A New Turn in the New War

Joel H. Rosenthal Joel H. Rosenthal

The war on terrorism began with moral clarity and a widely accepted road map for immediate action. For eighteen months there was strong international consensus on three issues: global condemnation of terrorist tactics, relentless pursuit of the al-Qaeda network, and the need for regime change in Taliban-controlled Afghanistan. All of this changed on March 19, 2003, with the launching of Operation Iraqi Freedom—a dramatic new turn in the new war.

In launching a campaign to disarm and liberate Iraq, the Bush administration crossed two thresholds, one strategic and the other diplomatic. Strategically, the administration delivered on its promise to act preemptively, in self-defense, against threats from weapons of mass destruction. Diplomatically, the United States demonstrated its willingness to act outside the will of the UN Security Council and in the face of considerable opposition. Some saw this as courageous leadership, others as short-sighted.

In the coming weeks and months, the war in Iraq will be judged by several criteria, most of which derive from just war principles. The stated intentions of President Bush, Prime Minister Blair, and their coalition partners were ambitious. The military operation was waged not only as an act of self-defense (ridding Iraq of weapons of mass destruction) and as a means of halting aggression (deposing Saddam Hussein), but also with the express purpose of establishing a peaceful, democratic Iraq.

The costs and benefits of achieving these goals will be tallied not only in terms of dollars spent but also lives lost, and the effects on the coalition partners’ reputations. Short-term gains and losses will inevitably be weighed against long-term considerations and consequences—in particular, the success of the postwar effort to bring justice to Iraq.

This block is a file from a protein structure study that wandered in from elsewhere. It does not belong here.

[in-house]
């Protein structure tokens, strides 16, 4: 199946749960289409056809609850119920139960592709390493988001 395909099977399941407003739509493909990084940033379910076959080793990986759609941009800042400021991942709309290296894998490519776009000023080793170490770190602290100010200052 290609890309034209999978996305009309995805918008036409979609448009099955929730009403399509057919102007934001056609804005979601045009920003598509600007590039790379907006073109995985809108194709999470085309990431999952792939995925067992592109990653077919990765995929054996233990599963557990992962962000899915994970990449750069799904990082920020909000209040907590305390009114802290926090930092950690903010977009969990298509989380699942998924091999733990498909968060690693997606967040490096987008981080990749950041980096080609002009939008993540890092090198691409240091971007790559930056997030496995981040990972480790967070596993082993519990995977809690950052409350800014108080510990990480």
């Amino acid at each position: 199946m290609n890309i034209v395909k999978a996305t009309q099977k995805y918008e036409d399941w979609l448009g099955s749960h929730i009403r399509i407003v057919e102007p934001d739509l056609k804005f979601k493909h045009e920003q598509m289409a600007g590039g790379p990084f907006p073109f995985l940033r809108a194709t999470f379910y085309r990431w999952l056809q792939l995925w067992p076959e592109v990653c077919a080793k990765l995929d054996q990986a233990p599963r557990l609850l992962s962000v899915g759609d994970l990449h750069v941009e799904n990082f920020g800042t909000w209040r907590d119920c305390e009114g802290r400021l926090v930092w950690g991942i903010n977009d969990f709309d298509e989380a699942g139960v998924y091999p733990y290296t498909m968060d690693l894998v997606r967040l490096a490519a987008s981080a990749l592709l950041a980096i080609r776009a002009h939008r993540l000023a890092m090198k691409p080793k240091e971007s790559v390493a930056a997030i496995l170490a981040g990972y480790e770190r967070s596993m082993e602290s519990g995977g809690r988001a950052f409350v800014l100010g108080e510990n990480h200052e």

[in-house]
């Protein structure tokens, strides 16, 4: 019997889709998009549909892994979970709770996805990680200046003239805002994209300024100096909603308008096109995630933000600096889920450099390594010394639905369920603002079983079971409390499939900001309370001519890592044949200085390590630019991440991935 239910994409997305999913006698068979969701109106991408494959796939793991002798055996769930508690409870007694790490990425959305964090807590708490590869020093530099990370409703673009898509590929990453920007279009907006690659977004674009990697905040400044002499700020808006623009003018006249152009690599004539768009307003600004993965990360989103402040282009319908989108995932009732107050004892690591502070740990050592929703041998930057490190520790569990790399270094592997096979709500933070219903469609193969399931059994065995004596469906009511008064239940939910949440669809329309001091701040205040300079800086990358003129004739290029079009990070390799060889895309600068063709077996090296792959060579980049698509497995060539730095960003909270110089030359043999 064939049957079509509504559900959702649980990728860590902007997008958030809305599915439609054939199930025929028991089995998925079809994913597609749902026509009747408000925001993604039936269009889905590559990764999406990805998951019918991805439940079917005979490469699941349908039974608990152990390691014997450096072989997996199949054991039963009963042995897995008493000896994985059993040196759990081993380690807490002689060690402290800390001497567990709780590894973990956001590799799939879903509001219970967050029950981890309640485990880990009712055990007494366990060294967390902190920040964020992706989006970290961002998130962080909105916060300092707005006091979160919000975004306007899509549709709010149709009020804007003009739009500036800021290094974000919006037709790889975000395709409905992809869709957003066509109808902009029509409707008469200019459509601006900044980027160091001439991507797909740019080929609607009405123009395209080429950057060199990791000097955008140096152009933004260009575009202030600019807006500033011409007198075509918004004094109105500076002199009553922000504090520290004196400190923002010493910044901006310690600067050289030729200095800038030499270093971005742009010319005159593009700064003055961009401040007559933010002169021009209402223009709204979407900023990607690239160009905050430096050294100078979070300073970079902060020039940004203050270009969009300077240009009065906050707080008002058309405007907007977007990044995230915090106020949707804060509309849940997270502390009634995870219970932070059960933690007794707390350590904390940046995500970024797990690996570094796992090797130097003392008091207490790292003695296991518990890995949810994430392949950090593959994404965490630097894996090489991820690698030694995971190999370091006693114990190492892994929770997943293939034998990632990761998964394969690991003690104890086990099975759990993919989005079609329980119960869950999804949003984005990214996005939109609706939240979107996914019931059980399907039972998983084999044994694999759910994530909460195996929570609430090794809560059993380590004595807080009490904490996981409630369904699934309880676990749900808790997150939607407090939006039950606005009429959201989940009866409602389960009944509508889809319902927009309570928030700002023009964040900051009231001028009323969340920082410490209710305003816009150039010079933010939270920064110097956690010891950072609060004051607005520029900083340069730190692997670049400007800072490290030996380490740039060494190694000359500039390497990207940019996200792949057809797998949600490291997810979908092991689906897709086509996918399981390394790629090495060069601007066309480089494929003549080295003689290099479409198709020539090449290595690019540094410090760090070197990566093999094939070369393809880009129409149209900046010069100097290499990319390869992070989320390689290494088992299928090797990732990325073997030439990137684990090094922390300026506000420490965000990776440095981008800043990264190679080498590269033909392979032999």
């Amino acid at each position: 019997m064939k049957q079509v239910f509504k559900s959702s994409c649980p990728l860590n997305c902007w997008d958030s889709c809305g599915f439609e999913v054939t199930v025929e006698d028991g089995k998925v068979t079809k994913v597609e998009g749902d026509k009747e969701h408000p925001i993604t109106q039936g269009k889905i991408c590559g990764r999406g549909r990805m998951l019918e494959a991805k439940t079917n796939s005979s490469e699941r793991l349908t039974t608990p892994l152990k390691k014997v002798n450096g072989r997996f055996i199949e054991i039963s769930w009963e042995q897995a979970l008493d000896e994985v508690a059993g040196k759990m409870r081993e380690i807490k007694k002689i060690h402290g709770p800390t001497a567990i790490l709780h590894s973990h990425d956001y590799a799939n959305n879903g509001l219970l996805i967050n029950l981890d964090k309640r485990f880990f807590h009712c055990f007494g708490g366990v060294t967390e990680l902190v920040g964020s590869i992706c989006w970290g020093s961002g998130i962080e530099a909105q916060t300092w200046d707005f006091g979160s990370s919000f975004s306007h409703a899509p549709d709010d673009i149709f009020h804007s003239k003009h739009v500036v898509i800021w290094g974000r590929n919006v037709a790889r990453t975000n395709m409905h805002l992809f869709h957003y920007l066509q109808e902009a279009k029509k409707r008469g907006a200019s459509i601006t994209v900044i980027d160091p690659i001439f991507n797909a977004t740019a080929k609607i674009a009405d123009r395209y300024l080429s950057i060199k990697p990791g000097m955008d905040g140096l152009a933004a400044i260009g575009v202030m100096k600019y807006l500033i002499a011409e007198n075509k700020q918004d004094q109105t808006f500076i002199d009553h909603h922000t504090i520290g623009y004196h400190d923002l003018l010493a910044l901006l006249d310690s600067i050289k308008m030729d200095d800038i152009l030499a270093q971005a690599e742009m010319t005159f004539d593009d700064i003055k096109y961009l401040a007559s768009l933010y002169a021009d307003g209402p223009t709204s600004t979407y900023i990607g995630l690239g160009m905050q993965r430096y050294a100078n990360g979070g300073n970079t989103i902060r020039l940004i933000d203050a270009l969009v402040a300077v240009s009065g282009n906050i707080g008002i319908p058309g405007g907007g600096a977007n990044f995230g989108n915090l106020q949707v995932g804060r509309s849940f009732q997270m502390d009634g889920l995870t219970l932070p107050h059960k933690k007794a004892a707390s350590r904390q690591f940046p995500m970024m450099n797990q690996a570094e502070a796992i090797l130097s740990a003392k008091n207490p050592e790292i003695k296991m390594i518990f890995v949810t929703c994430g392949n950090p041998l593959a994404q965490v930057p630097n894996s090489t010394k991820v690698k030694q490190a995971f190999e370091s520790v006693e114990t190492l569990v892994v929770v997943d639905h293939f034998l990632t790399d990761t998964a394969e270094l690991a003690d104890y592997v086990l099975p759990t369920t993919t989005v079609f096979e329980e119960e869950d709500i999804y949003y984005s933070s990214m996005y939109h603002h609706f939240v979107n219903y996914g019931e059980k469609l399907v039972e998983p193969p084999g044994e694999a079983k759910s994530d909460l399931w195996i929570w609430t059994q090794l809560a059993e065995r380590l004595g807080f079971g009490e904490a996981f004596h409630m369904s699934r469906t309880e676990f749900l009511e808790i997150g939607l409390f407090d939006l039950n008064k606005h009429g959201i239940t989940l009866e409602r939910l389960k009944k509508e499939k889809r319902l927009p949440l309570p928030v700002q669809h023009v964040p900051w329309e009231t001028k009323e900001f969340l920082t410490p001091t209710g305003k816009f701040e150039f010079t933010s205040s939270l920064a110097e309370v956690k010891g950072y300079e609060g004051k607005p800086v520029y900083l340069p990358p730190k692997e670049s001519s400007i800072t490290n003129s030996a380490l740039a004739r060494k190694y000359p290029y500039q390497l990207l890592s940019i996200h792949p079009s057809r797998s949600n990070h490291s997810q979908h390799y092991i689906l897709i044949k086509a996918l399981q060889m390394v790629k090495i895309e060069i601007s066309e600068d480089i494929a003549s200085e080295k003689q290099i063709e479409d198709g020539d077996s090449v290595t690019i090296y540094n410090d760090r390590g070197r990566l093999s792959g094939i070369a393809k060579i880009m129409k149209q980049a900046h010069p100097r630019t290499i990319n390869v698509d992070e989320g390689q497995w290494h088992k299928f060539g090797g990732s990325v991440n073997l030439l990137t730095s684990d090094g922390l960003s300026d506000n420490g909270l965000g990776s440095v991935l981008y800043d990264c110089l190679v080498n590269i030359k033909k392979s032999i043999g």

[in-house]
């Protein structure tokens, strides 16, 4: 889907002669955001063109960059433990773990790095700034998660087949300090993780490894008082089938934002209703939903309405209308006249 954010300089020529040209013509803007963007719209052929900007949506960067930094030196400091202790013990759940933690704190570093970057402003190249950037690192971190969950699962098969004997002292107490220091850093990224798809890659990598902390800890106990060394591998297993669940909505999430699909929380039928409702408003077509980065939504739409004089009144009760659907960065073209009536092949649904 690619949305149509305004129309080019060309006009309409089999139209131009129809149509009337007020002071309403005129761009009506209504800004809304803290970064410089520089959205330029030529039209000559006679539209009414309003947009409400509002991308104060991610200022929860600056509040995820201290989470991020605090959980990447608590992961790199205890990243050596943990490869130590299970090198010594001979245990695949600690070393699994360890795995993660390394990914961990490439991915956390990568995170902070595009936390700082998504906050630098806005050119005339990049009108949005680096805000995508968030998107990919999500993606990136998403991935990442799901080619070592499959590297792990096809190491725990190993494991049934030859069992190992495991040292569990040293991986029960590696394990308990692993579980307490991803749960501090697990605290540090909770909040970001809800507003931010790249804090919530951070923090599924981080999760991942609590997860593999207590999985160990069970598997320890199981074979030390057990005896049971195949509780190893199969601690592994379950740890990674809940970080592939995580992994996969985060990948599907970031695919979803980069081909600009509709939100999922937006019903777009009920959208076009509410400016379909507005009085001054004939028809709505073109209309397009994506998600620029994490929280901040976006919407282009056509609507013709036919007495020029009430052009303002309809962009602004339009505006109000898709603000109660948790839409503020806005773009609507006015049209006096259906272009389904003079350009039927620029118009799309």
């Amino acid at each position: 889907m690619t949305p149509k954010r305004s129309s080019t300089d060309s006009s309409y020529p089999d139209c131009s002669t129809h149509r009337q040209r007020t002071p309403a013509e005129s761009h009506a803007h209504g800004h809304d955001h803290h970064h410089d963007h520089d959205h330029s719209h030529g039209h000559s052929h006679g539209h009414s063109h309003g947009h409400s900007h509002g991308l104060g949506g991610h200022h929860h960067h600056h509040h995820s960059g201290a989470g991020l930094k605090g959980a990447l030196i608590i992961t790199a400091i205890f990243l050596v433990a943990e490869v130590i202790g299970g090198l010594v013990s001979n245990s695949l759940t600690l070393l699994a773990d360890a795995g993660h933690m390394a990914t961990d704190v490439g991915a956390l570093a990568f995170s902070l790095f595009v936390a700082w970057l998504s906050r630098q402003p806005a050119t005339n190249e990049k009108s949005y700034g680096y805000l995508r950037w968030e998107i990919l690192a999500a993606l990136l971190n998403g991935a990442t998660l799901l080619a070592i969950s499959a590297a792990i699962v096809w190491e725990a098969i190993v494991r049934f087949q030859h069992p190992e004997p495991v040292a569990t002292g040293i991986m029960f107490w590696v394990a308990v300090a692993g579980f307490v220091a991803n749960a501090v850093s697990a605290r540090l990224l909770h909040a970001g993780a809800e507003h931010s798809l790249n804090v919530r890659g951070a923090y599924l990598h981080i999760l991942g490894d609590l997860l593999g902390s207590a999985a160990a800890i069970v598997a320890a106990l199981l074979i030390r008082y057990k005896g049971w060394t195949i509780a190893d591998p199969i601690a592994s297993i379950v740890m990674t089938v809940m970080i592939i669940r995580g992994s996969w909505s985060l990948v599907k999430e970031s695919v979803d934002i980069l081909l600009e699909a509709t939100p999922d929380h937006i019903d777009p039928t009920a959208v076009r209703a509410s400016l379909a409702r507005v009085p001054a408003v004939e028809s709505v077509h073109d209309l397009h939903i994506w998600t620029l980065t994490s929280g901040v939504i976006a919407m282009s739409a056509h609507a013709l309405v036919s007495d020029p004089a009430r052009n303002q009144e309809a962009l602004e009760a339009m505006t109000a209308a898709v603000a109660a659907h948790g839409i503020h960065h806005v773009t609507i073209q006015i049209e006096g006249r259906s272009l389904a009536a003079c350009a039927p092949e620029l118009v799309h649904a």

Pre-war diplomacy and the early days of fighting demonstrated to the coalition the importance of occupying the moral high ground. Fierce discussion took place over concepts such as preemption, non-combatant immunity, and war crimes, as well as their policy implications. Any observer could see the real weight of ethical considerations in the decision-making process of the war planners and in public opinion.

The coalition partners also made unprecedented efforts to adhere to the principles that innocents cannot be targeted, human shields cannot be used, and all measures to spare human life must be taken wherever possible. They wielded military force with remarkable precision and concern for preserving the lives of Iraqi civilians. But even greater challenges lie ahead. To continue to occupy the moral high ground once the conflict has ended will require huge expenditures of political will and resources.

If all goes well, the task of re-building Iraq could mark the beginning of re-building the strong international consensus that launched the war on terrorism in the first place. War in Iraq was a disagreement over means, not ends. While the seriousness of that disagreement cannot be underestimated nor easily overcome, surely the common interest of fighting terrorism—along with the moral clarity that underpins that effort—has not disappeared. War in Iraq may ultimately prove a detour on the relatively straight path that is the war on terrorism, rather than a harbinger of further roadblocks.

Read More: Iraq War, Just War Tradition, War on Terror

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